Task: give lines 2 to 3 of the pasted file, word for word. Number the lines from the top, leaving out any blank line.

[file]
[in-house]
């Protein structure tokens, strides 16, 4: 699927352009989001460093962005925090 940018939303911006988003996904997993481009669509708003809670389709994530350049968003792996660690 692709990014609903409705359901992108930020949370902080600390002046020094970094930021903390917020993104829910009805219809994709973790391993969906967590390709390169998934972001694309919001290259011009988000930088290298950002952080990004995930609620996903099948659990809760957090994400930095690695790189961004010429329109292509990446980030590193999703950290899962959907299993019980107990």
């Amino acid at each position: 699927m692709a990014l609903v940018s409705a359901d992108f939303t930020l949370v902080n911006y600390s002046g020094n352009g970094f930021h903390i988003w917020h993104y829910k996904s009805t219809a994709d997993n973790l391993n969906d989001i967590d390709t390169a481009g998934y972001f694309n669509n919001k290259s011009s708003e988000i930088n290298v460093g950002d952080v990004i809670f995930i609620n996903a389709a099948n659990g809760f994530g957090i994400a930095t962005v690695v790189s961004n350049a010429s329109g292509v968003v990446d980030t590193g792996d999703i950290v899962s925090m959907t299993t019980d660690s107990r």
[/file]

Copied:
């Protein structure tokens, strides 16, 4: 699927352009989001460093962005925090 940018939303911006988003996904997993481009669509708003809670389709994530350049968003792996660690 692709990014609903409705359901992108930020949370902080600390002046020094970094930021903390917020993104829910009805219809994709973790391993969906967590390709390169998934972001694309919001290259011009988000930088290298950002952080990004995930609620996903099948659990809760957090994400930095690695790189961004010429329109292509990446980030590193999703950290899962959907299993019980107990």
């Amino acid at each position: 699927m692709a990014l609903v940018s409705a359901d992108f939303t930020l949370v902080n911006y600390s002046g020094n352009g970094f930021h903390i988003w917020h993104y829910k996904s009805t219809a994709d997993n973790l391993n969906d989001i967590d390709t390169a481009g998934y972001f694309n669509n919001k290259s011009s708003e988000i930088n290298v460093g950002d952080v990004i809670f995930i609620n996903a389709a099948n659990g809760f994530g957090i994400a930095t962005v690695v790189s961004n350049a010429s329109g292509v968003v990446d980030t590193g792996d999703i950290v899962s925090m959907t299993t019980d660690s107990r």